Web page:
Wonderful in baked goods, delicious in stir-fries and an absolute must-have for anti-inflammatory juice, grated ginger adds a welcome hint of warmth and spice to some of our favorite recipes. But transforming the knobby root into something you can actually use is kind of a pain. Or is it? As it turns out, there’s a handy tool that solves all your ginger woes. Hands down, the best way to grate ginger is to use a microplane that will quickly and efficiently give you easy-to-use pulp. Here’s everything you need to know about adding this tasty ingredient to a myriad of dishes.
How to Grate Ginger
Before getting started, make the most out of this spicy root by storing it correctly. Keep whole, unpeeled ginger in a resealable plastic bag in the crisper drawer of your fridge. Or better yet, store it in a freezer bag or other appropriate container in the freezer—not only will it keep indefinitely but it’s actually easier to grate when frozen. Got it? OK, now you’re ready.
Grab the piece of ginger and scrape away the peel using either the edge of a spoon or a vegetable peeler. Then, grate the root across grain (this will yield the most flesh) and that’s pretty much it. You now have a fragrant ingredient that can easily melt into mouthwatering bakes, stir-fries, soups and more.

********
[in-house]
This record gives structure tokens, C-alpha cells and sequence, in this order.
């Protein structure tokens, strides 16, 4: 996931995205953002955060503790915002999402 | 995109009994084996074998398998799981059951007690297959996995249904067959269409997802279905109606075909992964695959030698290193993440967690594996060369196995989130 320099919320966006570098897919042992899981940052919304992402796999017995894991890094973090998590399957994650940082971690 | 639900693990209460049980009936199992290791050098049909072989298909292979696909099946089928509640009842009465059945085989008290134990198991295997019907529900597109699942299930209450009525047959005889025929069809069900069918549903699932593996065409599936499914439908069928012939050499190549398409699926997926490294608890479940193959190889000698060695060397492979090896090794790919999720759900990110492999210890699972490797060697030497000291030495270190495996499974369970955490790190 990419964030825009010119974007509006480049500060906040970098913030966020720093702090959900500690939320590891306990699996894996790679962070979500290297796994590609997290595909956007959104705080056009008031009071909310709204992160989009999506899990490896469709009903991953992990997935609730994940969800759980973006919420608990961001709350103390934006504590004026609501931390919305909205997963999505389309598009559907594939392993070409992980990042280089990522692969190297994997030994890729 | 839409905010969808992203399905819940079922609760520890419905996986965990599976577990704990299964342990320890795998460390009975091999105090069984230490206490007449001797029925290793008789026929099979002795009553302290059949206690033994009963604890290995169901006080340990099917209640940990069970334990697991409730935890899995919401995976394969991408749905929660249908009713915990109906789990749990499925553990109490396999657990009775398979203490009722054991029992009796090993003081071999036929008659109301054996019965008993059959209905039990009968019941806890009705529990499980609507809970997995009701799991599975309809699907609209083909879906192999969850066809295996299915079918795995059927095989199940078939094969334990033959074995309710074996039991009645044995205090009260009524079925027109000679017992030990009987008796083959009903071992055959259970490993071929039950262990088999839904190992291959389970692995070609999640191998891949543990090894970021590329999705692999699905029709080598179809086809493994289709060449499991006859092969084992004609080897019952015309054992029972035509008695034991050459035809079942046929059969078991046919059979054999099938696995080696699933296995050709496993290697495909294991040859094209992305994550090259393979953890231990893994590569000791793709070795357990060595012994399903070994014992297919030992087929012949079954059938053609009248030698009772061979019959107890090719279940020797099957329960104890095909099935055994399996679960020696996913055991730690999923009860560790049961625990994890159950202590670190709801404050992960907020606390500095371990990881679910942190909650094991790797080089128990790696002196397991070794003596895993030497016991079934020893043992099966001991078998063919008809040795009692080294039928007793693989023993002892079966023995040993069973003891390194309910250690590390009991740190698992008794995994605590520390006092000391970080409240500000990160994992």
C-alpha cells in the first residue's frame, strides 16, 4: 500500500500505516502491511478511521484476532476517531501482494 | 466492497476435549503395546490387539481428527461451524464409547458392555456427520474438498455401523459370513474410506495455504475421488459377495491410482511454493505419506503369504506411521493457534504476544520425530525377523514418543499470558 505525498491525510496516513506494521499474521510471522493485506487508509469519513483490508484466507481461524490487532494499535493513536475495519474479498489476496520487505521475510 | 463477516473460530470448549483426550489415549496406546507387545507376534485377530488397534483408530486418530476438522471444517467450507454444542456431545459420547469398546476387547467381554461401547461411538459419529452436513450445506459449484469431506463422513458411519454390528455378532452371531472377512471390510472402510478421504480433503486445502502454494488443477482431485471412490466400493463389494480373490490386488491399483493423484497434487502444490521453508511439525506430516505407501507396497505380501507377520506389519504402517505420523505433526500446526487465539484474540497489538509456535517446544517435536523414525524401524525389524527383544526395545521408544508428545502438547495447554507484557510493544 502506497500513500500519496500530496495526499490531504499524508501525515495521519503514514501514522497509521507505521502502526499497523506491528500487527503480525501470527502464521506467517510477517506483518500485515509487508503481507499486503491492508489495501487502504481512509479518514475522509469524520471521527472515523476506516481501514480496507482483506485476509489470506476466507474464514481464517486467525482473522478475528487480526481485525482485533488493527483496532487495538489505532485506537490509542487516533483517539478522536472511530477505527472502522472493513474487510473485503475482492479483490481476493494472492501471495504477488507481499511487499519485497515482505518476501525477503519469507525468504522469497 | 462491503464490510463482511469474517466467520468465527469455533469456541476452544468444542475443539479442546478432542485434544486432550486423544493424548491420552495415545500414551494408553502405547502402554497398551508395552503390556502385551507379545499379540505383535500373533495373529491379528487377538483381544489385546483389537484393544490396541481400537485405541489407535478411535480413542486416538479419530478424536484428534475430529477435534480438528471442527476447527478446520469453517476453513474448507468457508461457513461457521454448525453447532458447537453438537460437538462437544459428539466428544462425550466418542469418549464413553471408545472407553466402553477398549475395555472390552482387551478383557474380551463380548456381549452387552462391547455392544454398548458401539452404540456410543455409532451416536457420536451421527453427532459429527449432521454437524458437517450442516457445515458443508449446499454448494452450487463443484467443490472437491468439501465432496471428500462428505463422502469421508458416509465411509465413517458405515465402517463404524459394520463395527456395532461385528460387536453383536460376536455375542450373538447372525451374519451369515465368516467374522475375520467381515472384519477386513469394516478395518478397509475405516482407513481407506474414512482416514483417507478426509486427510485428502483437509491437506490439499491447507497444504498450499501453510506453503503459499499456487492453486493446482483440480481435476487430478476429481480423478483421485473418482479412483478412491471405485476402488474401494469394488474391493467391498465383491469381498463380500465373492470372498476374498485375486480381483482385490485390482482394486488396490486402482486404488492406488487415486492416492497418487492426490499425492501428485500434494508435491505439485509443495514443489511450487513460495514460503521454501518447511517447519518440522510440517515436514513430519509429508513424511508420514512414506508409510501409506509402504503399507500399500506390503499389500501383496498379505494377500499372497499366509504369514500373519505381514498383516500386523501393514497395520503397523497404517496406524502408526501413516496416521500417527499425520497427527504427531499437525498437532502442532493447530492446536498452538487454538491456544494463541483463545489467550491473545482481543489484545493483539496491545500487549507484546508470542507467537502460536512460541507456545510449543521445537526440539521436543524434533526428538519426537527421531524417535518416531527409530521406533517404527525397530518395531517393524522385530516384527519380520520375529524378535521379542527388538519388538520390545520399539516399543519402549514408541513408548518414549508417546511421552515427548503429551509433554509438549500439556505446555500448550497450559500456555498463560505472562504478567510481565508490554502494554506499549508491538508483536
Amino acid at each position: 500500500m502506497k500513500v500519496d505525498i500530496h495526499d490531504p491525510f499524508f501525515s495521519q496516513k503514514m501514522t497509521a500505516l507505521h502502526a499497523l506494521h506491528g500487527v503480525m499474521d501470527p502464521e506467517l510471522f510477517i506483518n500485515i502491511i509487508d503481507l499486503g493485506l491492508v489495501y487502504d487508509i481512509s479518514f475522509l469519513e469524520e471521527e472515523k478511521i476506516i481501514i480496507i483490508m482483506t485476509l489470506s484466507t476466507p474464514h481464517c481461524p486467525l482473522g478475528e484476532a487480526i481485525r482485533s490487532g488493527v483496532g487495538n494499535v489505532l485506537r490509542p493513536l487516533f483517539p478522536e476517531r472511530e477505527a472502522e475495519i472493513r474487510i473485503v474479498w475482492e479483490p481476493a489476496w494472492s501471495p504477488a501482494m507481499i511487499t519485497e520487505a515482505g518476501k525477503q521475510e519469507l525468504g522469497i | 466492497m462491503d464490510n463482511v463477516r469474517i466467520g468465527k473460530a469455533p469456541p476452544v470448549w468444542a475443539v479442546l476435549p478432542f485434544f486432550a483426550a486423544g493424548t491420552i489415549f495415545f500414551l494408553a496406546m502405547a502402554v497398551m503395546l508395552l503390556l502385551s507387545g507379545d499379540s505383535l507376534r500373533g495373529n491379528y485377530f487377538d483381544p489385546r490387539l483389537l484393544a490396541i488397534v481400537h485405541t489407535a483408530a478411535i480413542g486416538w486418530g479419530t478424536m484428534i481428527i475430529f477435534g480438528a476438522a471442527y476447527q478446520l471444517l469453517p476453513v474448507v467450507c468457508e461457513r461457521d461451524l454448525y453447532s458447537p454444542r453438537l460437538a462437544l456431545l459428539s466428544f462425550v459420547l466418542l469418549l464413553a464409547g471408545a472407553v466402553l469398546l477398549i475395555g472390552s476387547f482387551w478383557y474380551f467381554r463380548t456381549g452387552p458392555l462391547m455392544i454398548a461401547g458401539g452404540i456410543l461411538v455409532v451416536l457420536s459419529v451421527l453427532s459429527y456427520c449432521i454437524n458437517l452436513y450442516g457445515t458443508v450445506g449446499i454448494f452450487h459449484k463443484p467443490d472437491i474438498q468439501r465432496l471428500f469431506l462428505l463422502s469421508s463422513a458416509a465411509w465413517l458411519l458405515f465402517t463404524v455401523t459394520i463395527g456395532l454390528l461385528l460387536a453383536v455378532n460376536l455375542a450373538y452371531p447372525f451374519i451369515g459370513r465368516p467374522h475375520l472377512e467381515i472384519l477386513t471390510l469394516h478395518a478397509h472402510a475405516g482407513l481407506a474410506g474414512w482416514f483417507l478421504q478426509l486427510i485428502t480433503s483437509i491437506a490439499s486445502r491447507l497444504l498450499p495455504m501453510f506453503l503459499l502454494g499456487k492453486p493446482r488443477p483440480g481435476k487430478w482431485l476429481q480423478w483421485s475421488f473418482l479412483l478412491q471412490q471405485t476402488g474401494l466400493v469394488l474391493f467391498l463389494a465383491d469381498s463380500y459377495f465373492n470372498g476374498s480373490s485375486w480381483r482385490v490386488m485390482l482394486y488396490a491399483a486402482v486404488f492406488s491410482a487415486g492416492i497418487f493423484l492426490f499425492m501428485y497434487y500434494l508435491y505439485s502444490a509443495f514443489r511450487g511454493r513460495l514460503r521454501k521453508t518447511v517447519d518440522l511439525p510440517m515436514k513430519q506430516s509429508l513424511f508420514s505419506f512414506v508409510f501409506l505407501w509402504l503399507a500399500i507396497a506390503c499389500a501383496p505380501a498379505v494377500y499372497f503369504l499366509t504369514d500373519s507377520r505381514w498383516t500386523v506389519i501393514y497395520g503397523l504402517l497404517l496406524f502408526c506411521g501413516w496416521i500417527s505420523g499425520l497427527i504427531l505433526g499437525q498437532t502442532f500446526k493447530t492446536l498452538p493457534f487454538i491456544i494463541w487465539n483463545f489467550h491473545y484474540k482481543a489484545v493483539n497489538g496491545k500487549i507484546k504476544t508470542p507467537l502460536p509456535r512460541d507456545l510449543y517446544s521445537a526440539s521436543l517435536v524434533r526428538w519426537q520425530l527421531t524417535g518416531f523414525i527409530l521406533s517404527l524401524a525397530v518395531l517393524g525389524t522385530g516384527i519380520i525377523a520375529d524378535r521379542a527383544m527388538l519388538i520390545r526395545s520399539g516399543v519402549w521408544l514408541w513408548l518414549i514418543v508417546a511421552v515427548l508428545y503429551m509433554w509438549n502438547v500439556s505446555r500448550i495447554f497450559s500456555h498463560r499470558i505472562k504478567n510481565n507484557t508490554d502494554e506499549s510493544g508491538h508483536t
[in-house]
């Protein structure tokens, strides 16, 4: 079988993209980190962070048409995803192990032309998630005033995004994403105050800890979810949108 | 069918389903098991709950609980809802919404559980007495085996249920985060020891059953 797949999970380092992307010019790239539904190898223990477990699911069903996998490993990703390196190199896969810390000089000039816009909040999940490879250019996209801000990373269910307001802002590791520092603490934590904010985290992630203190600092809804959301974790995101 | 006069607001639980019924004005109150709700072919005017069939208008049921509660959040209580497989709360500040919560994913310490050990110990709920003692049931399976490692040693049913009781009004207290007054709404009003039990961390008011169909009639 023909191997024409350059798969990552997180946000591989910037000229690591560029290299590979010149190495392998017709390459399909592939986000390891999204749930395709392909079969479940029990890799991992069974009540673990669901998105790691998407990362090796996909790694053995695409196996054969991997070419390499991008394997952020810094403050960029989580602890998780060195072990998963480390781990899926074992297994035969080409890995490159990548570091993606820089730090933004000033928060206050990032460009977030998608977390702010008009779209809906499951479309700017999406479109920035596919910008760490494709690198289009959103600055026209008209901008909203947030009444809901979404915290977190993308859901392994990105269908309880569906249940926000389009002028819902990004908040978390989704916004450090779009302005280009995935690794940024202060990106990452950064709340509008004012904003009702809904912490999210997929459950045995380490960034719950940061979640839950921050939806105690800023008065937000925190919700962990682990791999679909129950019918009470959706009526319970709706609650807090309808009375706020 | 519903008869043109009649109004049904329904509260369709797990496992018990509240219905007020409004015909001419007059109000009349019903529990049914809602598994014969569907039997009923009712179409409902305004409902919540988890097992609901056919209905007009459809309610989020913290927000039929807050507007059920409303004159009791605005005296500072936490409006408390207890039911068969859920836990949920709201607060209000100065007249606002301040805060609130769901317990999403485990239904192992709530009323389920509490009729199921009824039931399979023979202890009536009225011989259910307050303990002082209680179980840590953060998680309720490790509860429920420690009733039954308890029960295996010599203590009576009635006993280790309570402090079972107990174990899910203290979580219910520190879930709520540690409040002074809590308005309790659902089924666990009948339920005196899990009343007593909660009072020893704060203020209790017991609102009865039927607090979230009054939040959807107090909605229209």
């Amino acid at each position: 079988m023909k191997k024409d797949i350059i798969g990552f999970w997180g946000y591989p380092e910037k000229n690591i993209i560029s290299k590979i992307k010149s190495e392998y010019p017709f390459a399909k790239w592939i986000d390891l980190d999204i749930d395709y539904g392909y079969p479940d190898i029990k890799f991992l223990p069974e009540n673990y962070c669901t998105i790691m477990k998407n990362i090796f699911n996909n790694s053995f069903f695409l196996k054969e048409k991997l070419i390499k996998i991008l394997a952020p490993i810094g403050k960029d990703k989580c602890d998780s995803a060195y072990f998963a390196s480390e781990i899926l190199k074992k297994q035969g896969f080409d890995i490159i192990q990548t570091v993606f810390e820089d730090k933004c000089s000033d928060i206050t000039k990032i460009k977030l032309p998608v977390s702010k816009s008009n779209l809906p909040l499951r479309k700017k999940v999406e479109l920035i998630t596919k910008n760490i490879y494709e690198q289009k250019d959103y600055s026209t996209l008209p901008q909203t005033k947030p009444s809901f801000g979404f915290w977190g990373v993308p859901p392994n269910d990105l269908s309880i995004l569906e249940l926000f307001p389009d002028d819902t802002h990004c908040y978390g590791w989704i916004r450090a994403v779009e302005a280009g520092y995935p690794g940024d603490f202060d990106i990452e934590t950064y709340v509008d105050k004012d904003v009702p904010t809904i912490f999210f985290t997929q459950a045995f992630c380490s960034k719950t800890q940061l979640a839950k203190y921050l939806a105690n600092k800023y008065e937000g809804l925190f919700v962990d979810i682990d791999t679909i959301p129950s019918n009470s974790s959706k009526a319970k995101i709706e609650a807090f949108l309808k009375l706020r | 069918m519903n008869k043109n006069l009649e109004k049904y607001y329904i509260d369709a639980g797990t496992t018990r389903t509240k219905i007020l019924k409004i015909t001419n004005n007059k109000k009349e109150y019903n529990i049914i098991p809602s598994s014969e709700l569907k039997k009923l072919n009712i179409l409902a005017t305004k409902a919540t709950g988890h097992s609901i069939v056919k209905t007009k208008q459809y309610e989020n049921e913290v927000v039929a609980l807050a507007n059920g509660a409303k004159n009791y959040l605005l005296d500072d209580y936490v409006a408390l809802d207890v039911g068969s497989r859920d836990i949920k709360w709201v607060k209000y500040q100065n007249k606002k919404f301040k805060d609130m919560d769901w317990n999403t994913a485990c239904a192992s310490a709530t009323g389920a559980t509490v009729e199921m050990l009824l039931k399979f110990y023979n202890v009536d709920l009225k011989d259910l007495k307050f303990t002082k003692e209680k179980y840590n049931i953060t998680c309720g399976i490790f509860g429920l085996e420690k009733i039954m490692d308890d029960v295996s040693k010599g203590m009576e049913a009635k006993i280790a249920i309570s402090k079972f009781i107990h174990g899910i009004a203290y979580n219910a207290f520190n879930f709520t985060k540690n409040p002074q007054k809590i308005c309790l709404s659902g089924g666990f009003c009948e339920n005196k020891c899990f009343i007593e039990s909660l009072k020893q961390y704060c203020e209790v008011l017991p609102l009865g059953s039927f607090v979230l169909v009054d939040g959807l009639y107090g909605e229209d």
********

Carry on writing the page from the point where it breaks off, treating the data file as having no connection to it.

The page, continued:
Once grated, use the ginger immediately or transfer to an ice cube tray and keep in the freezer for easy access.
Not convinced that you want to invest in a microplane? Trust us on this one. Your standard box grater just isn’t going to cut it. In fact, if you try it, you’ll quickly notice all those stringy bits of ginger getting stuck in between the holes to create a total cleaning nightmare. Your microplane will get the job done without any mess plus can be used in countless ways in the kitchen. This clever little tool is great for Parmesan (hello, fluffy, umami snowflakes on my pasta), ideal for zesting citrus fruits (like in this lemon bars recipe) and the only acceptable tool to use when grating nutmeg (chilled glass of eggnog, anyone?). Not to mention an excellent way to impress dinner guests with artful chocolate shavings on top of dessert. Yep, just think of it like your secret weapon.